Your deeply held beliefs and values will speak to you out of the silence.  Listen and process what you hear.  Share what you are learning with a trusted friend or advisor.  Understand that when your closely-held values are honored in your work it naturally becomes more satisfying. Working outside of your values or in direct conflict with your values will leave you spiritually bankrupt and exhausted.  It is imperative that you walk your path with integrity and authenticity.  I’m not saying it is easier, I’m saying it is more life-giving to work in alignment with your deeply held values.

Working with individuals and groups in discernment is one of my favorite things to do.  It is a privilege to bear witness to the process of birthing and developing new dreams, ideas and processes.  Having a facilitator who is not a stakeholder in your dream can be extremely helpful.   Contact me and let’s talk about your process.

1 In Search of Excellence, Lessons from America’s Best-Run Companies, Thomas J. Peters and Robert H. Waterman, Jr.

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The Gift of Curiosity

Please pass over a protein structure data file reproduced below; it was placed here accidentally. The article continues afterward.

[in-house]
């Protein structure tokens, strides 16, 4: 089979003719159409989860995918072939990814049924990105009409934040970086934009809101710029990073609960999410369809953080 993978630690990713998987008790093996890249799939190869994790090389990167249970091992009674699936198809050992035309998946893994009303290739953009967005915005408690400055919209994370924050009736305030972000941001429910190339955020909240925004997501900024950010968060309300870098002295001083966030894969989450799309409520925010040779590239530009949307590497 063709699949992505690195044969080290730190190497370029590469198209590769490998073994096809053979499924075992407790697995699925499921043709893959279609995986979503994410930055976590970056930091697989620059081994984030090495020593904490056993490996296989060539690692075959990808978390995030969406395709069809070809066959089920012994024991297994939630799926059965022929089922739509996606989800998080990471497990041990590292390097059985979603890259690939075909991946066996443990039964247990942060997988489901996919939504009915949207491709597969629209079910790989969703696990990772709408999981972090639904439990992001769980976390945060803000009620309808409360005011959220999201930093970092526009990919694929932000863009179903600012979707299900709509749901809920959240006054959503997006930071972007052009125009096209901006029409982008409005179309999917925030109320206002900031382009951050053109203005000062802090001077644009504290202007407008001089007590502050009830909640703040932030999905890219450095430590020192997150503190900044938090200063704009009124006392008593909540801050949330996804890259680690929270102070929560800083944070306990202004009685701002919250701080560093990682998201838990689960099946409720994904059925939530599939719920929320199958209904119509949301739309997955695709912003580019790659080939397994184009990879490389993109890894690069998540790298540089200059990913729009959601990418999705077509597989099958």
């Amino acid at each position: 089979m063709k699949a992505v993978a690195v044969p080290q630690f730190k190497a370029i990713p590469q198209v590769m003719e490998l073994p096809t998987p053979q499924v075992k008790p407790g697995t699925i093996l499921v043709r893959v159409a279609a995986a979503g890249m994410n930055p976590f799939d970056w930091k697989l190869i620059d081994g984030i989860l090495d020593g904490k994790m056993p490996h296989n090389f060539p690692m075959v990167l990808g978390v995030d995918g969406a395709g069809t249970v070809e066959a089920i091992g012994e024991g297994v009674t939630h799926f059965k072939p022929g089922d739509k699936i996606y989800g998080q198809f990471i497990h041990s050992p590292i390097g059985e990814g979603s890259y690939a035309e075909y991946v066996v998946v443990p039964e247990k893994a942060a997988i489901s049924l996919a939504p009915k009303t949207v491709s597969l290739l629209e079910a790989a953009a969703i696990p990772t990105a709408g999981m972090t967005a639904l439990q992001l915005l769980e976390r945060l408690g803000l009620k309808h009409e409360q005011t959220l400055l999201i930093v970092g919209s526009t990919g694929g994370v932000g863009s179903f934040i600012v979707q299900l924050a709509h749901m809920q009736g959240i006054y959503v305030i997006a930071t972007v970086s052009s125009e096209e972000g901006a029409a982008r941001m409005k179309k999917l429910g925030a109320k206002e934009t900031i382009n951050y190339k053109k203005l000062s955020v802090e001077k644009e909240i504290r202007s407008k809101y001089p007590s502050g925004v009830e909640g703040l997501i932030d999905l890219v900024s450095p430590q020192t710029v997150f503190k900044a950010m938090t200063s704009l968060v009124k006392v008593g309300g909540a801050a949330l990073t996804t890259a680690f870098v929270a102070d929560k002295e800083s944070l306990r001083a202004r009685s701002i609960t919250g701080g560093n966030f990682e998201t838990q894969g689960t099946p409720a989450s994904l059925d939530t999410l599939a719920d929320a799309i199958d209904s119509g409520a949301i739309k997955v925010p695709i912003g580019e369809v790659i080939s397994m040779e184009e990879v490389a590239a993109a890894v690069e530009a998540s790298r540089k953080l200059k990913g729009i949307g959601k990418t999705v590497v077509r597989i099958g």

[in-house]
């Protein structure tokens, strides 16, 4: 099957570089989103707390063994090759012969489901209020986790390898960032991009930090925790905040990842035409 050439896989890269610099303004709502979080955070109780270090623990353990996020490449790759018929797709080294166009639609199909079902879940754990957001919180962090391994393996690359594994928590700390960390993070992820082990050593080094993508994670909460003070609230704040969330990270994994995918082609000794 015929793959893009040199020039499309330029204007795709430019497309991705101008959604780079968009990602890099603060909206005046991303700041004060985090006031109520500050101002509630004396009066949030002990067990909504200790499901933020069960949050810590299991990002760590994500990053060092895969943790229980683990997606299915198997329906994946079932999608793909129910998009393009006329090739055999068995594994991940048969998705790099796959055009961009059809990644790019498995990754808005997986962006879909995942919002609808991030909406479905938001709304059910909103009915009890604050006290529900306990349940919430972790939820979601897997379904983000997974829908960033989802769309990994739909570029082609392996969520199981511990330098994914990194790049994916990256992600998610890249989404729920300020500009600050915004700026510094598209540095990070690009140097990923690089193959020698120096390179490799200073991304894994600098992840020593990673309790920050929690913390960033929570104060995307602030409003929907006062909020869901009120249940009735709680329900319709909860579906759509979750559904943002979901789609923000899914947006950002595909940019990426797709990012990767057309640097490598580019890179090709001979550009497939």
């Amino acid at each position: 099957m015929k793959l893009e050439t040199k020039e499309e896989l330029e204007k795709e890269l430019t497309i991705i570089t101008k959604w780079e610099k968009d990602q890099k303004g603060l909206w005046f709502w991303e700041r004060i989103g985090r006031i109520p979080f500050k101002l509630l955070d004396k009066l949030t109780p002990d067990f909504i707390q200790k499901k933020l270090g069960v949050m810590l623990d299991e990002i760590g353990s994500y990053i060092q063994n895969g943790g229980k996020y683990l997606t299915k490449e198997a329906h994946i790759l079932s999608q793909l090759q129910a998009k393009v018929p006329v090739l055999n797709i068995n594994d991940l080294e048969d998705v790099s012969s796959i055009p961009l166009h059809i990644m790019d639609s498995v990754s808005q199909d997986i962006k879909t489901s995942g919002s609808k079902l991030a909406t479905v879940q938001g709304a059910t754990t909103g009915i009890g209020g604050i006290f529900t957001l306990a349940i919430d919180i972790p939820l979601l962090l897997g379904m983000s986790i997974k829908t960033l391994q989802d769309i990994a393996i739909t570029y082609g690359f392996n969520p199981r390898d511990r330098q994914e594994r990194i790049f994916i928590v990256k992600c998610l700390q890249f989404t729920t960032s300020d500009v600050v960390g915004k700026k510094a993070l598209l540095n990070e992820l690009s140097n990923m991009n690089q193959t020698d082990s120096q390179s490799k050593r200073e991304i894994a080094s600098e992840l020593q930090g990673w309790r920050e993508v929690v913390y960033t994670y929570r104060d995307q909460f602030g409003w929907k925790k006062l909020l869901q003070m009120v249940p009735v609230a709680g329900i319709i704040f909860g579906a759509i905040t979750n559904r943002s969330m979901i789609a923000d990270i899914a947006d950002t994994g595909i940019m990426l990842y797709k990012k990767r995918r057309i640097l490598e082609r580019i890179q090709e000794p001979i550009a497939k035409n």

Curiosity.  What is it about curiosity that creates a sense of spaciousness?  Space that is needed for collaboration and creativity.   Simply put, curiosity does not judge, it simply inquires. Where judgment seems to narrow our minds, curiosity opens our minds. Imagine what a gift that would be!  What would be possible if we replaced our fear of judgment with curiosity?

I wonder what would happen if we were to peer into the unknown places in our lives and simply ask questions instead of making judgments?  I know that I often don’t trot out an idea because I’m afraid of the judgment that may follow.  That accomplishes one thing – it stops me in my tracks!  The more I get over my fear of sharing my idea, the better off I and my idea will be.  The more I can be curious about other’s insights, about their needs, about their responses, the better equipped I am to move forward.